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littleblacksmith

Color of 15N20 when etched

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I am working on putting together a pattern welded steel billet, purely for looks, and wont be used on any edged item. I was planning on making it out of saw blades, and mild steel, and a few other things. I cut up all of my pieces of saw blades, mostly being circular saw blades for cutting wood, and some large blades used for cutting mild steel. To see what they would look like when etched, I would take one of them, dip it in pheric Chloride for about 15 seconds, remove it, and drop it into my neutralizing solution (Baking soda and water). I also took a piece of mild steel, and dropped it in the pheric Chloride. Now this piece I kinda forgot about, and so it sat in it for about 30 minutes. When I removed it from the neutralizing solution later, it was a light gray, almost white color. The saw blades were mostly different shades of dark grey. Now, the reason I am telling ya'll this, is because I thought that 15n20 etches a bright grey/white? In the research I did, I found that saw blades are sometimes made from 15N20. It was hard to tell though if they were talking about band saw blades or circular saw blades, if it makes a difference. Also, I wasn't sure if the color I got had anything to do with how long I left it in, because I did leave it in substantially longer than I did the saw blades. Also, I read that 1084 etches dark, and the more carbon there is, the darker it is. So, that leads me to believe that the saw blades are not 15n20, but a plain carbon steel, and that since the mild steel is a low carbon steel, it is a lighter color?

It's just a lot of muddy water for me that needs clearing up.

While I'm at it, I have a bunch of other steel that I could use for this pattern welded steel, and like I said earlier, since I'm not using this for any edged item, it doesn't need to be a high carbon blade type steel billet. Some of the items I have are- leaf spring, steel cable, more saw blades, lawn mower blades, coil spring, horse shoes, files/rasps, mild steel, and probably some other stuff that I'm forgetting. If any of those steels would have a better contrast than the circular saw blades and mild steel, than please let me know.

Also, ya'll are probably thinking "why don't you just get some know steel, and make your life easier?" well, because I have to get this done pretty soon, and so I don't have the time to wait for the steel to ship here, and there is no one local who I can get it from.

Thanks and sorry for all of this in advance. I realize that I probably didn't word it the best. I can get pictures if ya'll would like.

                                                                                                                                 Littleblacksmith

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Why don't you  make up a small billet and weld it up then grind a bevel on one end and etch it . Then you can see  what it contrast it has.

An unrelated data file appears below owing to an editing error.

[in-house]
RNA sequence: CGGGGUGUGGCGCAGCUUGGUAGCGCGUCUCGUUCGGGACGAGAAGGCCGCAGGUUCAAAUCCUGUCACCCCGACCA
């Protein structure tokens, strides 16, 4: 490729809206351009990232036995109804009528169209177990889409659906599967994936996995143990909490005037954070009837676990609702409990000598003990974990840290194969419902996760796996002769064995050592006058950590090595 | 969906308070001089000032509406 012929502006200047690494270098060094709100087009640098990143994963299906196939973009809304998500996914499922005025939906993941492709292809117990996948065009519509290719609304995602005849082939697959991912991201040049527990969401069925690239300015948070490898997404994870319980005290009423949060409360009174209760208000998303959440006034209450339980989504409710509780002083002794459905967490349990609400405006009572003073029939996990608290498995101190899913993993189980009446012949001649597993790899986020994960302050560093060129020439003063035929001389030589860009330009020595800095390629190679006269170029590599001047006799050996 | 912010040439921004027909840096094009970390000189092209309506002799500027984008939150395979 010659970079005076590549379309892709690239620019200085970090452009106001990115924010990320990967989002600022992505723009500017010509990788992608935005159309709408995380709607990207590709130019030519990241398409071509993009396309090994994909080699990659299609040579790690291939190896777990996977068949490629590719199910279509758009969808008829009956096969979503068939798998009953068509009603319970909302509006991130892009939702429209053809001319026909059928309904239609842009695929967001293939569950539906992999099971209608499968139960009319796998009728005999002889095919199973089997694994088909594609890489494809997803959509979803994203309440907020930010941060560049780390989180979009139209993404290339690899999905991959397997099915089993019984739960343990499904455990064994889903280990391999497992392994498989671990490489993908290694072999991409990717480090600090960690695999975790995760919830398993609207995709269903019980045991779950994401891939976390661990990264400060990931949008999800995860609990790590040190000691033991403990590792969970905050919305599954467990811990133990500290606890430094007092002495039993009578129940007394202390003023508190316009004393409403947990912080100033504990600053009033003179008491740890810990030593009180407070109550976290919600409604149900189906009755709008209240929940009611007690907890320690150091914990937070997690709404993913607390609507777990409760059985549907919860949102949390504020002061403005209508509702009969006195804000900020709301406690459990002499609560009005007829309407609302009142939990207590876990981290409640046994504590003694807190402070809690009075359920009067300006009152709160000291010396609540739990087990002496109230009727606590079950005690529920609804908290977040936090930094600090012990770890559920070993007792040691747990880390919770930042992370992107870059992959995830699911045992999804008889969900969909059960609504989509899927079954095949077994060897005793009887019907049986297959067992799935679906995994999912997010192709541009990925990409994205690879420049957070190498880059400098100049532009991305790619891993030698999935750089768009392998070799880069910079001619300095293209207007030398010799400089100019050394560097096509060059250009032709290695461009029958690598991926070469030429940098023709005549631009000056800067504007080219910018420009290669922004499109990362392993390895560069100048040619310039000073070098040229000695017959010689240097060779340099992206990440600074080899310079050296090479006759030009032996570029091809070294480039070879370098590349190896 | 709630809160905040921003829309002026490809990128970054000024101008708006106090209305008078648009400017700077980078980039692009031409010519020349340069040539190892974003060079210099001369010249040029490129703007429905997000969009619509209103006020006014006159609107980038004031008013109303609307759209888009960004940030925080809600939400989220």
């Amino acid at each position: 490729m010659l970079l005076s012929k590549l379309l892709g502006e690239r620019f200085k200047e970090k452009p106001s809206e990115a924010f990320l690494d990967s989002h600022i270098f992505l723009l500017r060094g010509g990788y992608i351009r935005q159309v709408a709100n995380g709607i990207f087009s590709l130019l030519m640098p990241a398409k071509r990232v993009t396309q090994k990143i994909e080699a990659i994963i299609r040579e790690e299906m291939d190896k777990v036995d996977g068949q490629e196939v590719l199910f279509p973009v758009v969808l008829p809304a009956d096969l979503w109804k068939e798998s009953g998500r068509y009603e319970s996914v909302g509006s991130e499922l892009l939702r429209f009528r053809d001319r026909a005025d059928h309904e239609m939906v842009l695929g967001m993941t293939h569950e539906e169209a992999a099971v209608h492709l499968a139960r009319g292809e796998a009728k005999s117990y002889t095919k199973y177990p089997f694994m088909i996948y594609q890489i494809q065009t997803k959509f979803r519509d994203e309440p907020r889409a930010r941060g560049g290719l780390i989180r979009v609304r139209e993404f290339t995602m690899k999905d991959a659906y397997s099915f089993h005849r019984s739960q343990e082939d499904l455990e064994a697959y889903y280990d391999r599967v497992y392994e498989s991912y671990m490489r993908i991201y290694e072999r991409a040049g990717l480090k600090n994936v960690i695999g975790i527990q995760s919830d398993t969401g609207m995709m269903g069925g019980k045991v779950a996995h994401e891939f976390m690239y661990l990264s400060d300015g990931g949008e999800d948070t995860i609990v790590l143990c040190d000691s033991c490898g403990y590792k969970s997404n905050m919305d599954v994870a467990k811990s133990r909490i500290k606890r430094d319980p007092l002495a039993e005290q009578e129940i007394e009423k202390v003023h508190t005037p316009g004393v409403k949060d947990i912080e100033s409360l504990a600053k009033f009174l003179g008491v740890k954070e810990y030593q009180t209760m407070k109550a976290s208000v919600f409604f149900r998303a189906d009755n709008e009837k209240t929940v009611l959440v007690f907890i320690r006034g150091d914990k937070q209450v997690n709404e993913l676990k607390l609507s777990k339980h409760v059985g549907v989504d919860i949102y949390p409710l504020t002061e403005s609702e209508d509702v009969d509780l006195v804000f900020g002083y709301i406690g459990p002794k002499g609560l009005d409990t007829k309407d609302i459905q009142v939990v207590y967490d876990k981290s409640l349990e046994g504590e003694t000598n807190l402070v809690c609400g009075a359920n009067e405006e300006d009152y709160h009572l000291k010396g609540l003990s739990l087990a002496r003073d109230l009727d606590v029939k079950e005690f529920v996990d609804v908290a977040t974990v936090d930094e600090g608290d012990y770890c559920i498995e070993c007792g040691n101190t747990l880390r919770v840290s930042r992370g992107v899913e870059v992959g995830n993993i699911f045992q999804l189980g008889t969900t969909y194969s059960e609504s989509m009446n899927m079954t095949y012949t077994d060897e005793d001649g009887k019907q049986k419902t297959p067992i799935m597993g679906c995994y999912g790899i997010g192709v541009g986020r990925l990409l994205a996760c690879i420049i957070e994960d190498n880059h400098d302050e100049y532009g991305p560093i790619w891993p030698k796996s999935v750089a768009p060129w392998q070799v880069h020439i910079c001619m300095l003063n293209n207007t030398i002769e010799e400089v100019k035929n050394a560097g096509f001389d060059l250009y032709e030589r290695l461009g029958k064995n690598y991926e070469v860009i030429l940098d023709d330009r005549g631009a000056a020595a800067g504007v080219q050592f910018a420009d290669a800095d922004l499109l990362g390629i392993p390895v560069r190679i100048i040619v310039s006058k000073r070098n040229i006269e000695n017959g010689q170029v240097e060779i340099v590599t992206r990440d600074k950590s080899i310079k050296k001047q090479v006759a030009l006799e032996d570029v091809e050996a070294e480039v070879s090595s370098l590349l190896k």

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First thing to clear up:  why would you assume that all saw blades were made from the same alloy?

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Weld up some nickels with steel for maximum contrast.

If the carbon content makes a contrast, the files are high carbon, so use mild with them. The manufacturers of concrete blades that I contacted  use 4140 cores, so blades are a real crap shoot. If you are using 7.25" Skil saw blades they really will be considering that they are trying to use the least expensive option to braze carbide teeth onto. 

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you use much copper in your billets?

"A nickel, in American usage, is a five-cent coin struck by the United States Mint. Composed of 75% copper and 25% nickel," Wiki

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I suck at forge welding so I don't do billets. Even so, being that a nickel is not a laminate like a quarter is I would think that it would weld up. 

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Except that it will melt and splash all over at forge welding temps for steel---75% copper!  should be called a "nickel bronze"!

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On ‎1‎/‎31‎/‎2017 at 8:47 PM, littleblacksmith said:

In the research I did, I found that saw blades are sometimes made from 15N20.

 

10 hours ago, ThomasPowers said:

First thing to clear up:  why would you assume that all saw blades were made from the same alloy?

It was more of me hoping, that out of the bunch I would get some that were 15N20.

So, got some band saw blades tonight. Think I should mix them with the saw blades? Or is there something else that has a better contrast you think? tomorrow I will do a test etch on them to see what color they etch.

                                                                                                                              Littleblacksmith

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My standard fooling around billet is alternating bandsaw blade and pallet strapping and I quench test the pallet strapping to get the higher C versions,  Good differentiation and starting with 25 pieces 1 Z fold gets you 75 and 2 gets you 225 and 3 gets you 675.  Though I generally just go with a simple fold over and 25,50,100,200,400.  Learning to forgeweld such thin stock is a skill worth having!

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